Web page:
All of a sudden, I have to change a coin battery in my SRAM eTap right shifter every two rides. Please let me know if there is a solution to this problem before I throw my eTap in a trash can. That’s too much.
Yes, there is. It is quite easy, and you will be glad you did it. The same thing happened to me with my 12-speed eTap AXS road shifters, although it has never happened with my 11-speed eTap shifters that I have ridden for years.
The simple answer is this: download the eTap app to your phone and do the software update. That will fix it. Once you’re in there, you can customize your shifting the way you want it as well.
Here are the details. First, sync your AXS parts to the SRAM AXS app the tutorial also shows you how to vary the control settings for shift function.
To update the firmware, which you will do for each component in the system, you will need a WiFi or cellular connection. Do not close out of the app while the firmware is updating.
Once the parts are paired to the app, press the function button on the part to wake it. Select each individual part to see if there is a firmware version available for that part. It will look like:
The firmware will confirm the successful update when it is completed. It is satisfyingly quick, the update instructions in the app are pretty clear, and setting up the shifting settings is nice. Mine is now set up to auto shift the front derailleur once I reach certain gear combinations, which I had grown to love on my Di2 gravel bike.
In your experience, is using a carbon frame in a rear-wheel-off trainer harmful? What about one where the front fork is attached?
As you can see in this post about using a carbon frame in a trainer, there is some cause for concern, especially where the trainer attaches to the frame or fork. If you can ascertain from your bike manufacturer that it is fine to do it, that’s the best-case scenario. The likelihood is that you can train indoors on your bike without creating significant damage.
My physical challenge is the “unstraightness” of my right leg, which I am convinced has its origin in my hip (from birth). It causes my right foot to angle out to nearly 45 degrees when fully extended. I’ve been looking for an exceptionally wide platform peddle to enable me to more easily keep my right foot and leg at full power on the go. So, I’m looking for a pedal of about 130mm in width. (So far without success.) Would you have any suggestions?
I don’t know of platform pedals that large. Do you want a platform rather than a clip-in pedal just to get the width? How about using Speedplay pedals with a super long spindle? For instance, the Speedplay Zero pedal spindle can be as long as 65mm of extension, which is a half-inch more than standard. While the outside of the pedal won’t be near the 130mm you’re looking for, your foot will be far beyond it; the pedal body sits a bit inboard of the middle of the forefoot, and the pedal and cleat allow a wide range of rotation of the heel to the inside. Even though the pedal is small, the interface with the foot is large relative to other clip-in pedals, and the long spindle would allow you to angle your foot out without clipping your ankle.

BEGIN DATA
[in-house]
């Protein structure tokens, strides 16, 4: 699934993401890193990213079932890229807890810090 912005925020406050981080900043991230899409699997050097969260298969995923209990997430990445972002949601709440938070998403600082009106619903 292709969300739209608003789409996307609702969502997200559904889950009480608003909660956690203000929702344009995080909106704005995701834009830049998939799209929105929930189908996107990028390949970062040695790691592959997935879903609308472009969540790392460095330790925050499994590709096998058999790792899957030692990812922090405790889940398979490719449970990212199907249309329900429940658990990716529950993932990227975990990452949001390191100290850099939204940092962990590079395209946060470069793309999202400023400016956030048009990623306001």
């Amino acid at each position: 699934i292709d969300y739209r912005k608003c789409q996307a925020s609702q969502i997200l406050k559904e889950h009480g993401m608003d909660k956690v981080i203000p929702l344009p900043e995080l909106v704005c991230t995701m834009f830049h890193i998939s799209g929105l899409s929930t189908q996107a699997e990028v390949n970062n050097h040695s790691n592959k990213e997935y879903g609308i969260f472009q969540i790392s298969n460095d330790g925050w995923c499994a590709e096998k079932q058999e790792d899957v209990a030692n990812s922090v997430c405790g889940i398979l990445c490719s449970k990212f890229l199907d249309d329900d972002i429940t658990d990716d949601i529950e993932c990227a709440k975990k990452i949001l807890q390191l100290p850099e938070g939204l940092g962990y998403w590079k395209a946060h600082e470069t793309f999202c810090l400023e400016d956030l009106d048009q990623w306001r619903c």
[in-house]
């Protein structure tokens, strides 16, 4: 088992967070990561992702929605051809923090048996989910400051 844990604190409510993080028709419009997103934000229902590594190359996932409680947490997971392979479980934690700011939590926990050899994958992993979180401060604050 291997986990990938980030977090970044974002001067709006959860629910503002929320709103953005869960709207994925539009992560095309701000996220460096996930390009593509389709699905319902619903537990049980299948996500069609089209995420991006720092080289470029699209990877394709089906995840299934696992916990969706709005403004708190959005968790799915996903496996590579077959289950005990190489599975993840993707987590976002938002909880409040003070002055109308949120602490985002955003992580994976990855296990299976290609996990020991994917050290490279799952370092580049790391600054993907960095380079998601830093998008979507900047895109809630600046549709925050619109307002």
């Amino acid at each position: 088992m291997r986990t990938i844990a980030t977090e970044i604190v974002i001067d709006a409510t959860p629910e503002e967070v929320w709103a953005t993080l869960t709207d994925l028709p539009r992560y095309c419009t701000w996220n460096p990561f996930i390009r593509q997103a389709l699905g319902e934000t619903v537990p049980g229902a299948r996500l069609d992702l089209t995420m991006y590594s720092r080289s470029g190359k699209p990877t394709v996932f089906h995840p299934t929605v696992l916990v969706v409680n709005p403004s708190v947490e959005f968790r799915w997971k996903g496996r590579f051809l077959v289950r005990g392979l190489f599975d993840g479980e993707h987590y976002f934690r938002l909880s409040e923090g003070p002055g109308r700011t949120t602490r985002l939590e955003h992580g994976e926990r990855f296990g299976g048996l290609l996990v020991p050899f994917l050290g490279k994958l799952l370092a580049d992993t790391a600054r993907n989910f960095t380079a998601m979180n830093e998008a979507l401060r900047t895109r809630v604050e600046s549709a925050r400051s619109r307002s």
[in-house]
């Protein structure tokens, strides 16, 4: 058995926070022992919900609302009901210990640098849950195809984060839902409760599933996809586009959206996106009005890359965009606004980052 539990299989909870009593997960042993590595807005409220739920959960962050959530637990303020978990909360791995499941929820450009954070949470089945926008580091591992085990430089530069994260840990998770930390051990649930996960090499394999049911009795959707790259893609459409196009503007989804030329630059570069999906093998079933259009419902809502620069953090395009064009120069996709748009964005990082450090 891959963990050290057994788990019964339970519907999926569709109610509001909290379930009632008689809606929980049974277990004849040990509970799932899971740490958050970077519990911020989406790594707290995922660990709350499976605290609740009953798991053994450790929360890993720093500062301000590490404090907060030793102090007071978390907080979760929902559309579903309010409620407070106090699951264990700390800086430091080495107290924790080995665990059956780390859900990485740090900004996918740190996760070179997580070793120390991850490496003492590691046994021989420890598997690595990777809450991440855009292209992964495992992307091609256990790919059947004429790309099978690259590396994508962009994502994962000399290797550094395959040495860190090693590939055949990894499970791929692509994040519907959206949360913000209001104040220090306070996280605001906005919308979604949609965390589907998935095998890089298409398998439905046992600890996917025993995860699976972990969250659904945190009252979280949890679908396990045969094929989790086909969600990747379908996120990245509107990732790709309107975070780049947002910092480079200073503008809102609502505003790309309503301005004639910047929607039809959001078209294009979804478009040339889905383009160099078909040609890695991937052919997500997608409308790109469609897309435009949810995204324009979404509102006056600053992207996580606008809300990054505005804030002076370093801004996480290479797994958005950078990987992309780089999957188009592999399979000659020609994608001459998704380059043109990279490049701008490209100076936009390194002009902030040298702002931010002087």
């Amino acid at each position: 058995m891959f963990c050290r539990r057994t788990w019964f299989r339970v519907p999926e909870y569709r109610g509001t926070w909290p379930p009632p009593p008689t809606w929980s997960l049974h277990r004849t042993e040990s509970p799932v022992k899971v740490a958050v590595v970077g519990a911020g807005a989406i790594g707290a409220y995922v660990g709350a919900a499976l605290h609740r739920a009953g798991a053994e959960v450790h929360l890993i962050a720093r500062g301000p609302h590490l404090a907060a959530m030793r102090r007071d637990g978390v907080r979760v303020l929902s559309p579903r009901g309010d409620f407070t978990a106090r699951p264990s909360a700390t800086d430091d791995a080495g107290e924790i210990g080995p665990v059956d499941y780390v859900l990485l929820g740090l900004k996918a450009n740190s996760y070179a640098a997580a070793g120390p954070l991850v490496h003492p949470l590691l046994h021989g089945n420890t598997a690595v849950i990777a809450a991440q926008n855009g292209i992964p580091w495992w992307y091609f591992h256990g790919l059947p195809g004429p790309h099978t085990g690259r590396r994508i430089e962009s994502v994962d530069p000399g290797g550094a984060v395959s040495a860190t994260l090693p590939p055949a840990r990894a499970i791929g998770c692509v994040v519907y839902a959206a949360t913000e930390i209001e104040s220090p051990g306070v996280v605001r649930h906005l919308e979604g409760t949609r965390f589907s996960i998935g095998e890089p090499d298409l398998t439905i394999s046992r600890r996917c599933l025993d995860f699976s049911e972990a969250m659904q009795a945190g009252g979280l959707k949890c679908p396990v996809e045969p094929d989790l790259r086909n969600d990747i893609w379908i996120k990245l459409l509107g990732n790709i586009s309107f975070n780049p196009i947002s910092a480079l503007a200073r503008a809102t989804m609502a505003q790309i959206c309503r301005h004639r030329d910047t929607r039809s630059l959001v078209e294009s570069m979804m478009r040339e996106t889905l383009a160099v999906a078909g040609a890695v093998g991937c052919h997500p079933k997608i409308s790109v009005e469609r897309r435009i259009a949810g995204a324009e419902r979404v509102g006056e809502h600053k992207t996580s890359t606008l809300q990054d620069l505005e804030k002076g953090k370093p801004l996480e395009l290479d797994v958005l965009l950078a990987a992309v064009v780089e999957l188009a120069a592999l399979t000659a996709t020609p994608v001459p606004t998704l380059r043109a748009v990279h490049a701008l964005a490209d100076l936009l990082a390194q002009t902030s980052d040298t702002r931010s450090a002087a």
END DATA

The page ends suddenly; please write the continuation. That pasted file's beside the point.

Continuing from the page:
If that’s not enough length for your heel to clear, you can get a pedal extender that adds another 20mm of length to the spindle.
Recently I finally, after 12 years, I was able to upgrade my road bike. I really liked the idea of getting a bike that could take a larger tire for comfort and durability. I test rode a bunch of bikes and settled on a bike that could take up to a 32c tire. My wheels are tubeless-ready, so I am ready to take the leap if the technology is worth it.
Riding to work this morning I was wondered if you or VeloNews ever did a test for the “optimal” tire size for comfort and speed, (tubed or tubeless), as well as PSI recommendations? I understand that everyone’s perception of “comfort” is subjective. I’m not talking a mix of gravel, dirt, or asphalt surfaces. Just good old fashion cracked up and smooth asphalt roads.
There is a lot here in this podcast about tire performance on that.
This is a test we did on road tires eight years ago, from a time before road bikes were moving to tires wider than 27C.
This is the first of two gravel road tire tests we did two years ago with electronic timing. It’s not cracked or smooth asphalt; it’s a hard, dirt road with minimal gravel and some washboards with different tire pressures on 700 X 35c tires.
I also did a second magazine article on this subject, using the same electronic timing and stretch of road with a range of tire widths as well as pressures. It would have been in the September 2018 issue of VeloNews or thereabouts. In it, we tested tires from 700 X 25c to 700 X 36c (whose actual widths measured from 27.2mm to 35.9mm wide) at 30, 40, 50, and 60psi.
Lennard Zinn, our longtime technical writer, joined VeloNews in 1987. He is also a custom frame builder (www.zinncycles.com) and purveyor of non-custom huge bikes (bikeclydesdale.com), a former U.S. national team rider, co-author of “The Haywire Heart,” and author of many bicycle books including “Zinn and the Art of Road Bike Maintenance,” “DVD, as well as “Zinn and the Art of Triathlon Bikes” and “Zinn’s Cycling Primer: Maintenance Tips and Skill Building for Cyclists.” He holds a bachelor’s in physics from Colorado College.